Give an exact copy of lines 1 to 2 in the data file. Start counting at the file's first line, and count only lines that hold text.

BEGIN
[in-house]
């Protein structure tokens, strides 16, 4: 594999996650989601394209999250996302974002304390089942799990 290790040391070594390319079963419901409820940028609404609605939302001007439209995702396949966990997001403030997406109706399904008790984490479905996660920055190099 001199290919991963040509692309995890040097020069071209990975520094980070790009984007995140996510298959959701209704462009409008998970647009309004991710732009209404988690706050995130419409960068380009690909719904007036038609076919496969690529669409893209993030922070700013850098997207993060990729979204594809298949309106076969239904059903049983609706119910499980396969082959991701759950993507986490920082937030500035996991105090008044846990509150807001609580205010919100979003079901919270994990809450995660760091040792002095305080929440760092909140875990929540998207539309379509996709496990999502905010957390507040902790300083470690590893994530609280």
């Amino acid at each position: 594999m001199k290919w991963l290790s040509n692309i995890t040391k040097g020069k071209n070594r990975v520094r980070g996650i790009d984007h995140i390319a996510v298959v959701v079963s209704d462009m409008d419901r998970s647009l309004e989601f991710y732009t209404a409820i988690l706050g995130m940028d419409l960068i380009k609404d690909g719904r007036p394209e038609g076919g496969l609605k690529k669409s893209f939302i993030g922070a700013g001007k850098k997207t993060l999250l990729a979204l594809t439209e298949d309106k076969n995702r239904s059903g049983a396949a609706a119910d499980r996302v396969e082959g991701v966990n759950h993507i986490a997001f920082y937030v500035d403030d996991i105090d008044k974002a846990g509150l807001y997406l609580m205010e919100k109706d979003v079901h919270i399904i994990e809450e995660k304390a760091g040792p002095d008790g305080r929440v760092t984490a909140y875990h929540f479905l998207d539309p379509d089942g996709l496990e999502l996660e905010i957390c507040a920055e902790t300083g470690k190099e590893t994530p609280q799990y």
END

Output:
[in-house]
């Protein structure tokens, strides 16, 4: 594999996650989601394209999250996302974002304390089942799990 290790040391070594390319079963419901409820940028609404609605939302001007439209995702396949966990997001403030997406109706399904008790984490479905996660920055190099 001199290919991963040509692309995890040097020069071209990975520094980070790009984007995140996510298959959701209704462009409008998970647009309004991710732009209404988690706050995130419409960068380009690909719904007036038609076919496969690529669409893209993030922070700013850098997207993060990729979204594809298949309106076969239904059903049983609706119910499980396969082959991701759950993507986490920082937030500035996991105090008044846990509150807001609580205010919100979003079901919270994990809450995660760091040792002095305080929440760092909140875990929540998207539309379509996709496990999502905010957390507040902790300083470690590893994530609280």